Liquidity in equity markets is challenged by both cyclical and structural issues, creating barriers to identifying and sourcing access to the best counterparties. Sell-side firms are finding their ability to commit capital is falling. and the role of the sales trader is evolving, Consequently support for dealers, and their buy-side clients, in bringing two sides of a trade together needs to evolve to match the current market, and resources available.
Chris Jackson of Liquidnet tells us how market infrastructure can actively manufacture liquidity, in order to create a better, more accessible market , for both buy- and sell-side.
Transcript of Interview:
Dan Barnes: Welcome to Trader TV at Trade Tech – your insight into institutional trading. I’m Dan Barnes. Today we’re going to talk about liquidity discovery in the equity space. Joining me to do that is Chris Jackson, global head of equity strategies and equities at Liquidnet.
Chris, welcome to the show.
Chris Jackson: Thanks, Dan. Good to be here.
Dan Barnes: Start with how significant factors such as investment flows from outside of Europe into the region affecting the liquidity picture in Europe today?
Chris Jackson: Liquidity is definitely down 21 to 22. We saw liquidity in the Euro Stoxx 50, down 18%. Liquidity has clearly been challenged and has continued to be into 2023. There’s no question that the inflation environment and the Ukraine war have weighed heavily on sentiment for European stocks and we do see that reflected in the activity of overseas investors.
Dan Barnes: And how about mid and small cap stocks coverage? Is that affecting the liquidity picture?
Chris Jackson: So mid and small cap have, I think, been structurally challenged for a number of years. Electronification plays a part in that. Lack of research coverage around small and mid-cap space contributed to an overall lack of understanding, particularly from foreign investors. But equally, liquidity has always been challenging for these assets. And finding the other side continues to be a very difficult process.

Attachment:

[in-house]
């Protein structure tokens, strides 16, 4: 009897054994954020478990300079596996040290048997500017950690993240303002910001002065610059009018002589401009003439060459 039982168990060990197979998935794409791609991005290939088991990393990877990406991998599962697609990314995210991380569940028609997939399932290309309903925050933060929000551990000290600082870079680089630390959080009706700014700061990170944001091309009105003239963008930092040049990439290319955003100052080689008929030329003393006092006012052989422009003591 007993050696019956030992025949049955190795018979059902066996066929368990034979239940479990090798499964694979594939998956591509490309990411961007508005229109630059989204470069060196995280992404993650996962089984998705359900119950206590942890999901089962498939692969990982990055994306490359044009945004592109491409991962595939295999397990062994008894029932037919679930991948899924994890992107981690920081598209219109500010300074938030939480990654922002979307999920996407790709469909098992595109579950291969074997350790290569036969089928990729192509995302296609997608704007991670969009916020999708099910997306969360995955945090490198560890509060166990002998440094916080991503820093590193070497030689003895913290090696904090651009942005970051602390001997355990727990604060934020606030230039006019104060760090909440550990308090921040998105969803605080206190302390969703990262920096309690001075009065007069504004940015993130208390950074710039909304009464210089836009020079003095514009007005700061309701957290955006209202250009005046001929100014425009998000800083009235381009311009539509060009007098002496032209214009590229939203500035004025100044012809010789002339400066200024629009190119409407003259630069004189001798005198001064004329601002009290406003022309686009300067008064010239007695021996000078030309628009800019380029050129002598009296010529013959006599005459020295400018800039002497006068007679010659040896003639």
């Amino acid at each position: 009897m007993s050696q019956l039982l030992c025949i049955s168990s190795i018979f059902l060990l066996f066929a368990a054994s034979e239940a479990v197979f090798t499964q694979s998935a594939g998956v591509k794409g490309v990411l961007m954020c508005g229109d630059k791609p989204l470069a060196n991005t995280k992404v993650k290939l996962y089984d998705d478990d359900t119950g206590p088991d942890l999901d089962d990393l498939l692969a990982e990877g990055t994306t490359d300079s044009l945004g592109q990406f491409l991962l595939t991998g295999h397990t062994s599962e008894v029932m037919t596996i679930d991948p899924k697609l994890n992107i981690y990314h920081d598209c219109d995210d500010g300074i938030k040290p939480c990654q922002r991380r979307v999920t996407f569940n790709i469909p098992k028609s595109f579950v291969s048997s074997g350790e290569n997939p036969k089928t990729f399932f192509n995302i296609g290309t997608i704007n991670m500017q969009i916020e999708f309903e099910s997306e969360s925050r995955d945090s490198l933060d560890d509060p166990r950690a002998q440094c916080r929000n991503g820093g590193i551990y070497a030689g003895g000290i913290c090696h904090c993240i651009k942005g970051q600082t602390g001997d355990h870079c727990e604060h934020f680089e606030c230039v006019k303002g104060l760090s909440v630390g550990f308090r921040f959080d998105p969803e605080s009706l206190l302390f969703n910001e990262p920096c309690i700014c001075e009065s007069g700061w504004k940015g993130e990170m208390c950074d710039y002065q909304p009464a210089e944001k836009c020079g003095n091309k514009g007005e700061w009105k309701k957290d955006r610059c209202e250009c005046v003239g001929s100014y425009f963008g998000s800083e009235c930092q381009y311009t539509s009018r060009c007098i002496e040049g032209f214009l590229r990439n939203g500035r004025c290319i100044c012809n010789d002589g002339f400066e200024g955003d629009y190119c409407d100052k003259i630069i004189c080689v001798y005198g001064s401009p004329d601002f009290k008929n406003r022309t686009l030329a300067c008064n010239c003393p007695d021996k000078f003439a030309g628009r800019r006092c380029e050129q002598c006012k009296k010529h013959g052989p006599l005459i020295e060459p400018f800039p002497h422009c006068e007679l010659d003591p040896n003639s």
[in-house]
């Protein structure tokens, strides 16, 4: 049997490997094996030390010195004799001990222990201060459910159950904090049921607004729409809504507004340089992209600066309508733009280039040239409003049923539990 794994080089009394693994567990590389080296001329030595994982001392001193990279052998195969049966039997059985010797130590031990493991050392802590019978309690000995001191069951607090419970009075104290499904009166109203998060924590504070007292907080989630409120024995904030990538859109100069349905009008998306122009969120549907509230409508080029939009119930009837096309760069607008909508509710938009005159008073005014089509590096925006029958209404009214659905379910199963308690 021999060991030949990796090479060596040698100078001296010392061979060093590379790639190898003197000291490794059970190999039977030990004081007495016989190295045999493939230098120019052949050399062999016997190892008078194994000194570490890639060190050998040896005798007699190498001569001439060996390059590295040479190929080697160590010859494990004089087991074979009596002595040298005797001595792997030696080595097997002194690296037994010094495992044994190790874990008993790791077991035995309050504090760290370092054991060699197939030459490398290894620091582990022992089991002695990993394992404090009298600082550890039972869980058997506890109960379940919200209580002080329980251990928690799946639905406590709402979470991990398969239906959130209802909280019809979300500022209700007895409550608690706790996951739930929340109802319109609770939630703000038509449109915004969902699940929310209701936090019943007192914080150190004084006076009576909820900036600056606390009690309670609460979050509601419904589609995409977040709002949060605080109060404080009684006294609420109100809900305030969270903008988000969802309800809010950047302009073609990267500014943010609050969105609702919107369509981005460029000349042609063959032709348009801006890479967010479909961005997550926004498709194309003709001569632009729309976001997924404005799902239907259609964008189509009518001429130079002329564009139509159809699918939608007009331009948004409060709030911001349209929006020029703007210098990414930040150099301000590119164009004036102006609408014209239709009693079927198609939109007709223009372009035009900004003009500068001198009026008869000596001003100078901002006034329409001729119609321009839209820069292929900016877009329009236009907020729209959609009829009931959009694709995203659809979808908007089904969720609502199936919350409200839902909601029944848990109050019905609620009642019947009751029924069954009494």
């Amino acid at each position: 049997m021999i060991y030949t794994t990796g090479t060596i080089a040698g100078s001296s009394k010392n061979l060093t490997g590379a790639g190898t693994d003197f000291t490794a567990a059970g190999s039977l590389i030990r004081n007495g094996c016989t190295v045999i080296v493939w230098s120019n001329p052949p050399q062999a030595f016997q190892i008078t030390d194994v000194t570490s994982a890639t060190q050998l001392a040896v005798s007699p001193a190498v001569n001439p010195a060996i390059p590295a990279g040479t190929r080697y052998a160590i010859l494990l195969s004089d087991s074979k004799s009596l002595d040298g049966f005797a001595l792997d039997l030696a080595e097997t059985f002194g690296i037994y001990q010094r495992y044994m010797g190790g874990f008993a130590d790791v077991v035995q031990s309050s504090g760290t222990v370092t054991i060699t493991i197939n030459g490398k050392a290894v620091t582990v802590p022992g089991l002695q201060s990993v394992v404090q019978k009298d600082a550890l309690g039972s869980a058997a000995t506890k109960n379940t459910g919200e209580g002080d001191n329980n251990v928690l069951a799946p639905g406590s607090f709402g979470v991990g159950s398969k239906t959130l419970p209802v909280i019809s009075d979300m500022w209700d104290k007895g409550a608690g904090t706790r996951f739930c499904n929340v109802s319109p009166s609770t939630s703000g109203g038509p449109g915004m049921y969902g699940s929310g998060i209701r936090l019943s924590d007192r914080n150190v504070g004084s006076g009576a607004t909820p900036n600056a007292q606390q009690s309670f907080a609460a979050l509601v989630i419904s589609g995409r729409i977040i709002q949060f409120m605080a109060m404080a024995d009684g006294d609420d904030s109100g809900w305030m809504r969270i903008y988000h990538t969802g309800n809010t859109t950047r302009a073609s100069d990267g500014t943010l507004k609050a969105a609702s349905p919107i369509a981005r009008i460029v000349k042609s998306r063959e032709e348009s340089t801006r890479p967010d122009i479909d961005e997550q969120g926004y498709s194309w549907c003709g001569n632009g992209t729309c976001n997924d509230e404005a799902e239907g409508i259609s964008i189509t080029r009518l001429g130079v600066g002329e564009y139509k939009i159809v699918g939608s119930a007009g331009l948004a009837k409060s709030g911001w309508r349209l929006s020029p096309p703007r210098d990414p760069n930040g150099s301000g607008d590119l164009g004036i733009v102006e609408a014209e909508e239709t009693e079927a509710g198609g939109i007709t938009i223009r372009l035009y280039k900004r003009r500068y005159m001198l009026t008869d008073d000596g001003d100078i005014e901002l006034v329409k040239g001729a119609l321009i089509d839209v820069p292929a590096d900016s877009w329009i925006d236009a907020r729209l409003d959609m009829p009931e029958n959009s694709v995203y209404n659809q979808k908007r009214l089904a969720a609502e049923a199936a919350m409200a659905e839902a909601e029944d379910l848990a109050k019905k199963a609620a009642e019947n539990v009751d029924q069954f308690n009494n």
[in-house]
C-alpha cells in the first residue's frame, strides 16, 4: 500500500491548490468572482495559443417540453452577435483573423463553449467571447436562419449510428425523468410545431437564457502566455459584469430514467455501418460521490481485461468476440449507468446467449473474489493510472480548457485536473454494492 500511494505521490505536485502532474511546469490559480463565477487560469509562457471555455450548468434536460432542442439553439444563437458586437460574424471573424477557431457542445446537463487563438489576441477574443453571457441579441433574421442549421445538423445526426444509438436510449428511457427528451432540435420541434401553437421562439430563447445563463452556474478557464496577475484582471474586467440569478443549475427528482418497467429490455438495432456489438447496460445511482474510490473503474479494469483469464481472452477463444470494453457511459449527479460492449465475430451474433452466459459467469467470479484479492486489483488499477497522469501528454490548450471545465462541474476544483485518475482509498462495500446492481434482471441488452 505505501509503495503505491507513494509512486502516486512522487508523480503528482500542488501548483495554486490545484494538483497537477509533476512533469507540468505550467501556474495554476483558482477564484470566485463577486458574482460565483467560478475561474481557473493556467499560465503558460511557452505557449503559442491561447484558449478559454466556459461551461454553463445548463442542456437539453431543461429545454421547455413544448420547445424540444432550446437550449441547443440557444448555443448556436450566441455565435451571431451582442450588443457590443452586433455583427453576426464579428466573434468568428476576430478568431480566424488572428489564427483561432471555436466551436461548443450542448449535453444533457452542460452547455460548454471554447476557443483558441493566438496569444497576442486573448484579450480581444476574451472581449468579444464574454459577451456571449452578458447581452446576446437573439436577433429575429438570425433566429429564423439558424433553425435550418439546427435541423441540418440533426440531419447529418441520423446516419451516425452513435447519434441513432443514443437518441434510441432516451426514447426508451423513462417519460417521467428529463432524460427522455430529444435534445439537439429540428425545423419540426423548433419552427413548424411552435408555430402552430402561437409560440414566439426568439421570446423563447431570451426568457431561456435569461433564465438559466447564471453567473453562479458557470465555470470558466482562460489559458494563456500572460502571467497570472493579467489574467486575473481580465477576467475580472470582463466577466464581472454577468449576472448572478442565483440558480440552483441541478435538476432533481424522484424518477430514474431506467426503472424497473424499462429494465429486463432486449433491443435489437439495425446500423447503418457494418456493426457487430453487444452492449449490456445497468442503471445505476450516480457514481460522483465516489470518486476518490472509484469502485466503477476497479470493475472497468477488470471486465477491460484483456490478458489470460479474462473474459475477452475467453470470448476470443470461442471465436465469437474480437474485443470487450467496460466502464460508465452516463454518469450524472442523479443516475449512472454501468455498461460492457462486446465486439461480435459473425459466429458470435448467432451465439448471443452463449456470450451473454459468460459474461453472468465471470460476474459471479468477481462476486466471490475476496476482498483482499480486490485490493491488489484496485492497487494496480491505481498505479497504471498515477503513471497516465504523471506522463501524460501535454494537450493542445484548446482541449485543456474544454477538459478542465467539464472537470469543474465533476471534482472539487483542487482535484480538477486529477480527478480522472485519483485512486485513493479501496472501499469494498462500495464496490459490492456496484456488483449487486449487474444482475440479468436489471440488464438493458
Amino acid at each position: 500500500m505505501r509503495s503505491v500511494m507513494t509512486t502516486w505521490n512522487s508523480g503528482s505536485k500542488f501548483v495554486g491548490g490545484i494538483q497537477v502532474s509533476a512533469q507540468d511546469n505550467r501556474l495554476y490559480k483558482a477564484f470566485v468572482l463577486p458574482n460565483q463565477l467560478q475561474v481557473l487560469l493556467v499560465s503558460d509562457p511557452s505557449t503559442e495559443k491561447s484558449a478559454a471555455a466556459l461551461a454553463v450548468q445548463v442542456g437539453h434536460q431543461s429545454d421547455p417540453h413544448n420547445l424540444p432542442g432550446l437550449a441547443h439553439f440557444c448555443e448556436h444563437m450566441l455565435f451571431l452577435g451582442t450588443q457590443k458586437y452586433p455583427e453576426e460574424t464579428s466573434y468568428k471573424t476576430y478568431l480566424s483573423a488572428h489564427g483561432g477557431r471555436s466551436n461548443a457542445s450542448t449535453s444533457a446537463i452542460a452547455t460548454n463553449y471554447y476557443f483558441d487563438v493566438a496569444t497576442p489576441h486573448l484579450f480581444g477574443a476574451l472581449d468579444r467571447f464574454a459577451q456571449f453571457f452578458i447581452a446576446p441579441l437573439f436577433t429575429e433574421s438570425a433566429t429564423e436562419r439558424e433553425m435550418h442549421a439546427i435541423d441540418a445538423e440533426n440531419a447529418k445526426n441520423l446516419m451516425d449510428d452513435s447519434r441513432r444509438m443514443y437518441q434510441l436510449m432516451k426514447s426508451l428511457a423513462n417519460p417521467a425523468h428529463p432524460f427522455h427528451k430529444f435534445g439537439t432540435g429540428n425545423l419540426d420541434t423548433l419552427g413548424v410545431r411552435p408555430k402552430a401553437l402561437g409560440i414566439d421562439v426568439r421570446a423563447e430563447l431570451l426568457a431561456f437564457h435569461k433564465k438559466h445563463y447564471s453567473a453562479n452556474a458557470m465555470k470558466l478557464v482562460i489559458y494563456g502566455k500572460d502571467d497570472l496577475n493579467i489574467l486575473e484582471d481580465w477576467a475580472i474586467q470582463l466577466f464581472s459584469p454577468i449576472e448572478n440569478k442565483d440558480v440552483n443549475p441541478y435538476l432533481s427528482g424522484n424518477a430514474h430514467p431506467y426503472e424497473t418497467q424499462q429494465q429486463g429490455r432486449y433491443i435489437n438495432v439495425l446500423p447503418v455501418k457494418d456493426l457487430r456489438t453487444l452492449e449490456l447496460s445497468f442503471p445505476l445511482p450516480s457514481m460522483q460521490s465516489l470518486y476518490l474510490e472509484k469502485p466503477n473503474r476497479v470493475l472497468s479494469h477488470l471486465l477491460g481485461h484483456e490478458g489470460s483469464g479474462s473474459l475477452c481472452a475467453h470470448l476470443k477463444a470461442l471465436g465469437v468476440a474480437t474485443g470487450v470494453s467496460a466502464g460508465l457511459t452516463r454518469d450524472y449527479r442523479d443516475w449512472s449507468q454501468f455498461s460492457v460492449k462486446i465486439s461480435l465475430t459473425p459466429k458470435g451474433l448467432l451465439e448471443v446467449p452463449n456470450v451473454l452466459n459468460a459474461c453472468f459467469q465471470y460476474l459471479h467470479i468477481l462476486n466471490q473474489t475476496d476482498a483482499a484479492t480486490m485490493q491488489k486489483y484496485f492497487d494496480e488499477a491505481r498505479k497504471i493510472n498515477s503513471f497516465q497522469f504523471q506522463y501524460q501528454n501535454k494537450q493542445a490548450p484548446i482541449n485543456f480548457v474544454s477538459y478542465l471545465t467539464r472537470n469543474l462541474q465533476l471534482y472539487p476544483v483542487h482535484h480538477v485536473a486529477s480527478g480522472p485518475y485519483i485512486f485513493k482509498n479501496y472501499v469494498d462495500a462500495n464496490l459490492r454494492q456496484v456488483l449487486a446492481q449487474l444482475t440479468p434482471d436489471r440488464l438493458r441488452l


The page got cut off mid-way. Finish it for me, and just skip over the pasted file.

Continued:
Dan Barnes: How does the evolving role of the sales trader and the need for the sell-side to commit capital to trades work with your need to support the sell-side?
Chris Jackson: So the sales traders traditionally been the gatekeeper to markets historically, knowing where bodies are buried and how to find liquidity. That role is increasingly challenged as markets electronify and liquidity goes through algorithms or through dark pools. Equally, the sales trader was traditionally the gateway to capital commitment. You can’t replace that if you’re looking at a significant position, $10 million +, that needs a human to human conversation and an engagement and trust that only the sales trader can provide. But increasingly, capital commitment is also available through the RFQ process or automated market making on exchange. So lots of other alternatives.
Dan Barnes: How are you evolving your services then to better support the sales traders? And of course also for the buy-side?
Chris Jackson: Finding liquidity in these difficult markets is not just about matching codes to the box, but also about working with your client to find the other side acting as their agent. So we’ve developed a broker led targeted invitation which really rents out our distribution and technology to a broker to help them find the other side in some very difficult names.
And we’re also evolving a number of different products that will help in the liquidity discovery process, bringing buyers and sellers together when perhaps they’re not live orders in the system. A trade that’s worth talking about is one we did a few weeks ago. Direct line, $30 million, three days volume, 1% of the shares outstanding in that company. That transaction took two weeks working with both sides in a strictly controlled environment to bring that liquidity together. And is an example of the type of liquidity discovery process that we’re trying to achieve.
Dan Barnes: So if I were a trader and I were looking to better support my access to liquidity and the pre-trade transparency in the equity market, what would be your advice or first steps perhaps?
Chris Jackson: So as you look at markets today, there are an incredible number of choices as to how you execute. And I think understanding what the tools are not only to access the live liquidity that’s in the market, in dark pools, etc., but also tools and services that are going to help you reach out in those really illiquid situations to perhaps create conversations, conversations that you control, but at the same time seek to draw liquidity into the markets on your behalf. I think that’s core to really unlocking some of the key liquidity challenges that people face today.
Dan Barnes: I’d like to thank Chris for his insights today and of course, you for watching. We hope you enjoy the rest of Trade Tech.
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